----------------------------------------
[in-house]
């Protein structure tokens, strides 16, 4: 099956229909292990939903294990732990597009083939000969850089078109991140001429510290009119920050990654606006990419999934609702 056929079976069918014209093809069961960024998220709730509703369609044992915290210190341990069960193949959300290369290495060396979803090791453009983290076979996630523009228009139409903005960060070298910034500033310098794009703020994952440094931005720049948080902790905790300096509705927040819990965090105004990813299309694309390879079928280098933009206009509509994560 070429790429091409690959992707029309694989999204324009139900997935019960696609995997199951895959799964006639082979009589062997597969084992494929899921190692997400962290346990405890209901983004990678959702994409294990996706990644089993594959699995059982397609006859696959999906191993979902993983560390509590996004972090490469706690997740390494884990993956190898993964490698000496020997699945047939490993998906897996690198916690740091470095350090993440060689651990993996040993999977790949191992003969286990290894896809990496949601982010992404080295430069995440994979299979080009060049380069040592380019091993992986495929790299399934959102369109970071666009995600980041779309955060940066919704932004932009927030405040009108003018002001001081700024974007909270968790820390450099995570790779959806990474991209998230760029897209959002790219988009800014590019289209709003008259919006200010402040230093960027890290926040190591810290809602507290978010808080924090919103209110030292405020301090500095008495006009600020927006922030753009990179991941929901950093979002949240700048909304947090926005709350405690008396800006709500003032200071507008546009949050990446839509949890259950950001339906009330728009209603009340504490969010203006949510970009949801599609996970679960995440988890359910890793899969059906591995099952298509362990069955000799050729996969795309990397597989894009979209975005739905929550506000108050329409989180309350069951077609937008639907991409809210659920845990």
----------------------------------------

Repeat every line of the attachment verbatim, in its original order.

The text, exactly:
[in-house]
């Protein structure tokens, strides 16, 4: 099956229909292990939903294990732990597009083939000969850089078109991140001429510290009119920050990654606006990419999934609702 056929079976069918014209093809069961960024998220709730509703369609044992915290210190341990069960193949959300290369290495060396979803090791453009983290076979996630523009228009139409903005960060070298910034500033310098794009703020994952440094931005720049948080902790905790300096509705927040819990965090105004990813299309694309390879079928280098933009206009509509994560 070429790429091409690959992707029309694989999204324009139900997935019960696609995997199951895959799964006639082979009589062997597969084992494929899921190692997400962290346990405890209901983004990678959702994409294990996706990644089993594959699995059982397609006859696959999906191993979902993983560390509590996004972090490469706690997740390494884990993956190898993964490698000496020997699945047939490993998906897996690198916690740091470095350090993440060689651990993996040993999977790949191992003969286990290894896809990496949601982010992404080295430069995440994979299979080009060049380069040592380019091993992986495929790299399934959102369109970071666009995600980041779309955060940066919704932004932009927030405040009108003018002001001081700024974007909270968790820390450099995570790779959806990474991209998230760029897209959002790219988009800014590019289209709003008259919006200010402040230093960027890290926040190591810290809602507290978010808080924090919103209110030292405020301090500095008495006009600020927006922030753009990179991941929901950093979002949240700048909304947090926005709350405690008396800006709500003032200071507008546009949050990446839509949890259950950001339906009330728009209603009340504490969010203006949510970009949801599609996970679960995440988890359910890793899969059906591995099952298509362990069955000799050729996969795309990397597989894009979209975005739905929550506000108050329409989180309350069951077609937008639907991409809210659920845990």